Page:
rise. Big names have moved in and more are on the way, including Australian organisations. Telstra
and the ABC are looking at setting up in Second Life.

CHRISTY DENA: There are a lot of companies that are looking at it as another way of marketing their
wares or of being part of the future.

DAVID STOREY: I think you'll see a lot of growth. What implication it has for the real world I'm
not quite sure but I don't think you'll find people going en masse to live in the virtual world
exclusively. I think the real world is going to be a stayer for a quite long time.

Ukulele proves popular with revival

Ukulele proves popular with revival

Reporter: Peta Donald

PETA DONALD: It's a Monday night and the regular drinkers at this suburban bowling club are making
room for those trying their hand at the humble four-stringed instrument often dismissed as a toy.

PLAYER: Anyone can virtually pick it up and learn a song and play on it.

JOHN PENHALLOW: There's no membership fees. You just turn up - once, you're a guest, twice, you're
a member.

PETA DONALD: Inspired by a visit to a similar group in California, John Penhallow set up the
Balmain Ukulele Club earlier this year.

JOHN PENHALLOW: It's amazing the instruments that come out of the closets. People have got amazing
instruments that have been left in the attic and they've dusted them off and restrung them and now
they're learning to play.

INSTRUCTOR: Add your pinky finger to the third fret at the bottom for a little bit of an
embellishment.

CLUB MEMBER: A lot of these older blokes have been playing for years. When this group started they
all came out of the woodwork and I met so many people who play ukulele. Before that I only knew
about four people. But they've been around for years, I guess.

PETA DONALD: In another city there's a similar scene as members of the Melbourne Ukulele Kollective
or MUK get together as they have for the past two years. Along with another group in Byron Bay,
they're doing their bit for the ukulele revival.

PERFORMER: People are almost blown away, I think, because they expect you to do 'Tiptoe Through the
Tulips', and talk like that when you perform.

PETA DONALD: That association with performers like Tiny Tim and George Formby has led many to
regard this traditional Hawaiian instrument as a novelty. While he's better known for playing
guitar and even the Indian sitar, former Beatle George Harrison was also a convert to the ukulele.

JAKE SHIMABUKURO: He made the ukulele cool. Here's a guy like George Harrison, this icon, he loves
the instrument, he understands it, he appreciates it. If George Harrison's playing it, it's a cool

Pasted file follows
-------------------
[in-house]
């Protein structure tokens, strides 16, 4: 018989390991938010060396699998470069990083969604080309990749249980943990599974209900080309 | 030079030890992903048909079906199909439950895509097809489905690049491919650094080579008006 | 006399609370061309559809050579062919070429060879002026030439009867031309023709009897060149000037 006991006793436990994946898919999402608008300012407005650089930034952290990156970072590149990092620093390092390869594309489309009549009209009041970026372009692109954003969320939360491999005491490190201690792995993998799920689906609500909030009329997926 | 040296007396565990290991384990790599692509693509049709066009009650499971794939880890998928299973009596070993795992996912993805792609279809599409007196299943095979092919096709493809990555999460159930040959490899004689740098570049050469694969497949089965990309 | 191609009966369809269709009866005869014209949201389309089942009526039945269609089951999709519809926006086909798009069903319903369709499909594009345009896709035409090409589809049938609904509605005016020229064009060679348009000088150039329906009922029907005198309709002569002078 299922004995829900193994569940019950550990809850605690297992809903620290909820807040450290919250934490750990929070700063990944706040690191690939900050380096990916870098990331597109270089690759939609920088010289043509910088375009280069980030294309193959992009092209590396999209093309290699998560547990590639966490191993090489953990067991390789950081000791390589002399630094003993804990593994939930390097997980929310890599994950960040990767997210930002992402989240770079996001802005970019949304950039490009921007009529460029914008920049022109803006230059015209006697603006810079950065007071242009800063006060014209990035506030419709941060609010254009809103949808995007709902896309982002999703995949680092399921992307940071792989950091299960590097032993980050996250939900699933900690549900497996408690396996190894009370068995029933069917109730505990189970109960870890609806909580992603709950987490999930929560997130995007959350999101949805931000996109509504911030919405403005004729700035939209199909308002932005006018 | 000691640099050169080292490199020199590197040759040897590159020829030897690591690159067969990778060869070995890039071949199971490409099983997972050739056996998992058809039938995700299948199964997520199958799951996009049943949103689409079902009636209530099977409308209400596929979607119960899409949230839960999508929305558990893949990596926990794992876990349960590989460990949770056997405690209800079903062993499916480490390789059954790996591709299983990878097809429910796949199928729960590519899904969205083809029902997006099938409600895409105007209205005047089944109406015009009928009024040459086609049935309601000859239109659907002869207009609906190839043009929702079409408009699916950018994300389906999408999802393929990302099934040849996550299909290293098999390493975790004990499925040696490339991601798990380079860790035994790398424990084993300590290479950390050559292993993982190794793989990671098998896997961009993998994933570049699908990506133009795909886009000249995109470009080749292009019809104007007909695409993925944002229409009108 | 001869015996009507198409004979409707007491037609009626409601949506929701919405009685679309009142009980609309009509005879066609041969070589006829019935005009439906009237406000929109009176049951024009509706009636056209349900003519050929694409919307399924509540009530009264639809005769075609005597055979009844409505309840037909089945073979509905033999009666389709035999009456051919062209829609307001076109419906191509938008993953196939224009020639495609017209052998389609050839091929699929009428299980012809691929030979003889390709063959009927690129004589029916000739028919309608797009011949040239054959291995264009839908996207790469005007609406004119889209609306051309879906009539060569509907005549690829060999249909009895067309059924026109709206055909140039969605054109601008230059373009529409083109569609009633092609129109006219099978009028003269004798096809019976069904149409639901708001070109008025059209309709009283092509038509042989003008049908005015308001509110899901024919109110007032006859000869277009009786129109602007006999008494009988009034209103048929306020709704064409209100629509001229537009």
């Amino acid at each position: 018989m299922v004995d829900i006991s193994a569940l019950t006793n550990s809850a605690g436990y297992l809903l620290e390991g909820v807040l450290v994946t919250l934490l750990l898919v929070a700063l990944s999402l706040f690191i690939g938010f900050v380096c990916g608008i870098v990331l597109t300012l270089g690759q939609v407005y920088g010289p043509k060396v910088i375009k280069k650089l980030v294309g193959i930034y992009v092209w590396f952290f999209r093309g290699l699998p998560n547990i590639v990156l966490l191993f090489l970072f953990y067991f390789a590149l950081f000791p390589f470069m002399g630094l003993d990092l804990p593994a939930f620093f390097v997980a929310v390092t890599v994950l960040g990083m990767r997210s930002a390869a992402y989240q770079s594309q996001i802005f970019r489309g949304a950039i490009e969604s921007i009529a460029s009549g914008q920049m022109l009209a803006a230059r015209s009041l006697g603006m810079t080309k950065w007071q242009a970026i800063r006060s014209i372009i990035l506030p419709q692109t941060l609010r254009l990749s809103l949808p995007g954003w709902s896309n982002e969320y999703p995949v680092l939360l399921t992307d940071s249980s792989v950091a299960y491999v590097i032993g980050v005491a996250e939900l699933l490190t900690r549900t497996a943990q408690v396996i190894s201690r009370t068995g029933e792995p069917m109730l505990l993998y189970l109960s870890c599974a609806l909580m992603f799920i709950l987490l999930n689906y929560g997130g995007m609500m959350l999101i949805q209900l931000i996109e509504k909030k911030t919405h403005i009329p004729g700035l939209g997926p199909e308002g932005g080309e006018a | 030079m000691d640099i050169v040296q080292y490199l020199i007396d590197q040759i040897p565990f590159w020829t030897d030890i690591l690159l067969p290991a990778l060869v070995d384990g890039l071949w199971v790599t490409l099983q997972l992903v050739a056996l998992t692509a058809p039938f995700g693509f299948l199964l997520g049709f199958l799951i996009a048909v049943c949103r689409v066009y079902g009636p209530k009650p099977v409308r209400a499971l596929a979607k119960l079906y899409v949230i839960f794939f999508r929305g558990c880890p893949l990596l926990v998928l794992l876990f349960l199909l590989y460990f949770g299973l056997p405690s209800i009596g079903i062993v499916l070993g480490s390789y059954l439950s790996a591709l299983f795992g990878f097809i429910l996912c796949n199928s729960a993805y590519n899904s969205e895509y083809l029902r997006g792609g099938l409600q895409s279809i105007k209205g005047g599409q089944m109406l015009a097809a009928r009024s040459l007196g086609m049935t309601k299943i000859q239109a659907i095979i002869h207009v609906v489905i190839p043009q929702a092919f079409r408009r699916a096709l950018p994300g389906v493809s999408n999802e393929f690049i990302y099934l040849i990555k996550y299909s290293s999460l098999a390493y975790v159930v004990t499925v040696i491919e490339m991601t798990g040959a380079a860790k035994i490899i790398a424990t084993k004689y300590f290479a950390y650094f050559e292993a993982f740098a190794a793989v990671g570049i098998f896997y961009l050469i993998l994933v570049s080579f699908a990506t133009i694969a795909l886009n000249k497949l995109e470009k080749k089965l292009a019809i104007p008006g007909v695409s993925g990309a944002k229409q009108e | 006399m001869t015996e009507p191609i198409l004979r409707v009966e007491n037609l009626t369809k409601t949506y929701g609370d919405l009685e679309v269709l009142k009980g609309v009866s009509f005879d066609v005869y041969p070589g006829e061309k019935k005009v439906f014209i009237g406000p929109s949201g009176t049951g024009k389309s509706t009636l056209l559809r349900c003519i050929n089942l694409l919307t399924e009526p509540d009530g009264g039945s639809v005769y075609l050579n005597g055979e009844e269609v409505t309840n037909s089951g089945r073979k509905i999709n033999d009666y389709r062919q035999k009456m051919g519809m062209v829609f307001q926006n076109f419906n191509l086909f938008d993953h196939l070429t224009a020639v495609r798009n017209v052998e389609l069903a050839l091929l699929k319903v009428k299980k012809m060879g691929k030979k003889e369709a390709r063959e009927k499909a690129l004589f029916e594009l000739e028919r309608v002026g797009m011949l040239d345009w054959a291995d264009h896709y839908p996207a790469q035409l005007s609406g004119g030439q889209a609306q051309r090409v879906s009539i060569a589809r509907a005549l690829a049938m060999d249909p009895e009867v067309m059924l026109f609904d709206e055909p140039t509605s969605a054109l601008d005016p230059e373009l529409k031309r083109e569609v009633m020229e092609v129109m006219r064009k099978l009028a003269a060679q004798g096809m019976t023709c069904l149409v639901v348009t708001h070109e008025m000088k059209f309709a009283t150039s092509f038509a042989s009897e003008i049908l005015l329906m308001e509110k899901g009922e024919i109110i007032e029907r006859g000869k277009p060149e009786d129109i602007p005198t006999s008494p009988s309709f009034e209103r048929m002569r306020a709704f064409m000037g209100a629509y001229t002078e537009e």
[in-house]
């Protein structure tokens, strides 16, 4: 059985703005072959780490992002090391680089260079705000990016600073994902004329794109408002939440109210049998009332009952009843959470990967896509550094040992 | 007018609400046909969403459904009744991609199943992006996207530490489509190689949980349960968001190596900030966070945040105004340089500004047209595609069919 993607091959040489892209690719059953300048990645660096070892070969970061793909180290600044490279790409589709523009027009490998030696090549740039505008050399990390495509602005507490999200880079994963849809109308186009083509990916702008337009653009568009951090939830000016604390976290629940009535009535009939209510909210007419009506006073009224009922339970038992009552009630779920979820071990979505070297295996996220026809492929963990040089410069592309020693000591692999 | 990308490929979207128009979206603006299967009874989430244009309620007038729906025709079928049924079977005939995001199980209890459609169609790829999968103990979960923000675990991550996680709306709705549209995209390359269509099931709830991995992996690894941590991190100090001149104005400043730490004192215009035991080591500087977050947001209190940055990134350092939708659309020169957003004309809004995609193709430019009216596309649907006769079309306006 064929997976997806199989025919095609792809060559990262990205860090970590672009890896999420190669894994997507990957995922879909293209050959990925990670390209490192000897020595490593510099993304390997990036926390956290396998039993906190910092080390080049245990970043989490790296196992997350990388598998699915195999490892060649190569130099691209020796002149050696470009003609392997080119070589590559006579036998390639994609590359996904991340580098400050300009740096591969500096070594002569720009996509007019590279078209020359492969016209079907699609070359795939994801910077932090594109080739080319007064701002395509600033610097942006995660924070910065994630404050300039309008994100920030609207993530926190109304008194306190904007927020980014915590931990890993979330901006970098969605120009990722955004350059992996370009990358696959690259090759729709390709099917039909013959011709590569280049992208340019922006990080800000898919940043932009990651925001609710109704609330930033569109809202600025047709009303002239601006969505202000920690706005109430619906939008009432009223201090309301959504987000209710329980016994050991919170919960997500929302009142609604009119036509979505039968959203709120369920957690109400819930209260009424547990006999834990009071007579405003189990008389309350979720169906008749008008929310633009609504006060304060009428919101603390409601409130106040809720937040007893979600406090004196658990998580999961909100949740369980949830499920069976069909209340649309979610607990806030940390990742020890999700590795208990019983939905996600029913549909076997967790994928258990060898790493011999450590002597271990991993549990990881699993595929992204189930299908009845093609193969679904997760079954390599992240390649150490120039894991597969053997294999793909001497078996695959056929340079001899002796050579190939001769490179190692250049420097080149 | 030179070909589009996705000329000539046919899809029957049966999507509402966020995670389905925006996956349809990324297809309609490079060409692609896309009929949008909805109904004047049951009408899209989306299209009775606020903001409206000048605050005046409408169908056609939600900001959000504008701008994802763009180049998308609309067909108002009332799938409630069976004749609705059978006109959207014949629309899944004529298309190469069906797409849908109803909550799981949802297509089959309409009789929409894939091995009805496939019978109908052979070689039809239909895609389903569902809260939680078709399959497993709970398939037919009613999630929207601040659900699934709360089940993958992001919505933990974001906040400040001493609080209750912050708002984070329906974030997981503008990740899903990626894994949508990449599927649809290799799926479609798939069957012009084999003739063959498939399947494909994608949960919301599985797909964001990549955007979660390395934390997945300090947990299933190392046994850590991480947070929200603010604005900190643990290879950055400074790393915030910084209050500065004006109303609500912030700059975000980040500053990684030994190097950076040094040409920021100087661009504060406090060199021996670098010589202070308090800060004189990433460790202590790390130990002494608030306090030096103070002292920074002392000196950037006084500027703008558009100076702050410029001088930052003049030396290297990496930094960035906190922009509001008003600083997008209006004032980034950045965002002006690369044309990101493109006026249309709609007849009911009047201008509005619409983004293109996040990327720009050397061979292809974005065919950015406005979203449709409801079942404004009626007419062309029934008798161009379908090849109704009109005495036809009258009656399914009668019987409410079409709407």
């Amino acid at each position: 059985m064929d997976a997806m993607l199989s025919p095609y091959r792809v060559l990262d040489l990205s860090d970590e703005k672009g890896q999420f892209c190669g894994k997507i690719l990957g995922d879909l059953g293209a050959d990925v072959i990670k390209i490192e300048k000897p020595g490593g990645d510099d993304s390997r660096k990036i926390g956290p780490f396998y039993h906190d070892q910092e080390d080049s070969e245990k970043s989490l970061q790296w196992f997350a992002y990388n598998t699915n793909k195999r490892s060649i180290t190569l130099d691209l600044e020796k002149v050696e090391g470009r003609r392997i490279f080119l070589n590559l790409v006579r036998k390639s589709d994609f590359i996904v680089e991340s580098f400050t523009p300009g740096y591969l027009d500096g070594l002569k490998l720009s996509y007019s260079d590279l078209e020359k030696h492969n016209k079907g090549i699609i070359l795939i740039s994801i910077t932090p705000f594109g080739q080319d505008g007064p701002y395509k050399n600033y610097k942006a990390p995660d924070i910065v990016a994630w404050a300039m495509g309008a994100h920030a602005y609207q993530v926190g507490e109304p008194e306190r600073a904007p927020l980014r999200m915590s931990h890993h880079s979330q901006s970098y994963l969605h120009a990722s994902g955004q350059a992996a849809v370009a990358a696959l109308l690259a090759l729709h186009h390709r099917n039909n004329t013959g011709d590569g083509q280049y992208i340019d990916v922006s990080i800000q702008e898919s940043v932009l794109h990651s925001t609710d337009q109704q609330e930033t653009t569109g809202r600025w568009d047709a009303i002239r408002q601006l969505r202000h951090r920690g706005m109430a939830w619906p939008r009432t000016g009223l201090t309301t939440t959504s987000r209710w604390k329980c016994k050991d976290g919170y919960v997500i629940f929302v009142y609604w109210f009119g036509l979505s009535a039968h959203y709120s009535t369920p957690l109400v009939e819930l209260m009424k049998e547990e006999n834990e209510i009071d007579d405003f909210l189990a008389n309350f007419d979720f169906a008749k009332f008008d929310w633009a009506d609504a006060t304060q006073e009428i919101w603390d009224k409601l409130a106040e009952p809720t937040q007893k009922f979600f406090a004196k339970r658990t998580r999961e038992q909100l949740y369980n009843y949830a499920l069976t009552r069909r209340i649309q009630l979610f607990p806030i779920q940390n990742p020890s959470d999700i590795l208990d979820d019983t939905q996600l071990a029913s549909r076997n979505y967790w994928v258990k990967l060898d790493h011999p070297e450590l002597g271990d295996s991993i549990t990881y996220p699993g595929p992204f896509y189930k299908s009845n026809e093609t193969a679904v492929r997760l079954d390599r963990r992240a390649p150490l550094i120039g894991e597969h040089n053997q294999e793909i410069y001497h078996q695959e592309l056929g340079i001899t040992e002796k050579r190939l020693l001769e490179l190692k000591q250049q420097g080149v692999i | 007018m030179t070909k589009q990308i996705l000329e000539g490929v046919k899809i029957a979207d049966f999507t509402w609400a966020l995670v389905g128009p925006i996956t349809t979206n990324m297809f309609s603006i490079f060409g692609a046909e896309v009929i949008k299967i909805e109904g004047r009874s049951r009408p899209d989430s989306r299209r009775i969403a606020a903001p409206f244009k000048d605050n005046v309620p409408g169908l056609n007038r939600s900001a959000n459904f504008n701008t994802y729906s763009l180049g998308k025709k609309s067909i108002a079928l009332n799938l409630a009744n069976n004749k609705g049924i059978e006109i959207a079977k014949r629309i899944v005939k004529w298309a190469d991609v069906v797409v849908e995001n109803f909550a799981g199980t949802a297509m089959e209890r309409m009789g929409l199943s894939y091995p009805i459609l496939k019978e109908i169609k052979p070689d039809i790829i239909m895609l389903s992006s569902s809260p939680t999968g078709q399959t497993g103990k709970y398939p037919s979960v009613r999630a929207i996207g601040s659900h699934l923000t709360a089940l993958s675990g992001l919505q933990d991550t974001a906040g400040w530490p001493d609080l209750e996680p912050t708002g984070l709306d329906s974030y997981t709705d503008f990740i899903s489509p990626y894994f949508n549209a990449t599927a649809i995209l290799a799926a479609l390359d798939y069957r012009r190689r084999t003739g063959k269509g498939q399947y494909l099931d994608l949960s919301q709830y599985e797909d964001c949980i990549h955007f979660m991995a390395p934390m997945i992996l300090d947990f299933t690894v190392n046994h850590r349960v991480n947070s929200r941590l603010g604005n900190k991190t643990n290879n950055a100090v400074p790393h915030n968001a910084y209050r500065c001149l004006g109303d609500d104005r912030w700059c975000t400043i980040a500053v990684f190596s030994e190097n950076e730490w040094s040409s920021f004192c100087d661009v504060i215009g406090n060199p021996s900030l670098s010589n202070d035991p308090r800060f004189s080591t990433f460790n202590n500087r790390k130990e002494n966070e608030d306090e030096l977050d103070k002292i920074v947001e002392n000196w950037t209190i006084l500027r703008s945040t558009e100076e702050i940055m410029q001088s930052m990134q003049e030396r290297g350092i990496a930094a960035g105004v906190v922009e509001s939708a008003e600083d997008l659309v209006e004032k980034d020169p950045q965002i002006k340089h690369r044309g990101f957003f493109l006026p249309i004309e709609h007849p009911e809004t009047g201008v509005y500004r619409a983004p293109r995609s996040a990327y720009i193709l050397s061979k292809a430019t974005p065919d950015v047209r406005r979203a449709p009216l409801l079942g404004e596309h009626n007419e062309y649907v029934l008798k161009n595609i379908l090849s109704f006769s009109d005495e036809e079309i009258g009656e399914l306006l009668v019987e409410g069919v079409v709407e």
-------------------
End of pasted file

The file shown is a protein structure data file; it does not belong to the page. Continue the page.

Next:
instrument.

PETA DONALD: Jake Shimabukuro's version of the famous George Harrison song might be more accurately
titled 'While My Ukulele Gently Weeps'.

TOMMY EMMANUEL: He's breaking new ground with that instrument and he doesn't sound like anybody
else.

PETA DONALD: On his recent national tour supporting guitarist Tommy Emmanuel, the Hawaiian-born
virtuoso showed Australian audiences why he's been described as the Jimi Hendrix of the ukulele.

JAKE SHIMABUKURO: I started playing when I was about four years old and I got into it because my
mum played so we'd sit around and play lot of traditional Hawaiian music. As I got older I started
listening to guys like Jimi Hendrix and Led Zeppelin and then of course a lot of different styles
of music like flamenco, jazz and blues, and that kind of led me, I guess, to where I am today.

PETA DONALD: Just as George Harrison inspired him, Jake Shimabukuro is inspiring others to give the
ukulele a go.

JAKE SHIMABUKURO: I see that, you know, and I feel that, especially with travelling and touring
now. I find that there are all these little ukulele clubs and all these young kids picking up the
instrument and, you know, playing different things on it.

PERFORMER: I think ukulele is really underrated. It's fantastic on jazz, it's great on bluegrass,
ballads it's beautiful. As a parlour instrument it's fantastic because it's actually quite mellow.
You can make it do anything. People take the mickey out of it but it's actually really, really
versatile.

PETA DONALD: For this new wave of ukulele strummers, there's a sense of pride at reviving a rich
musical tradition.

CLUB MEMBER: It's just mindblowing when you want to get in to a hobby and you find out there's
other people who are into this thing you've just decided to pick up and realise there's a whole
history and lineage and culture to it.

SCOTT BEVAN: That's the program for tonight and the week, and the year. From all of us here, have a
safe and happy New Year. We'll be back at the same time on Monday but for now, goodnight.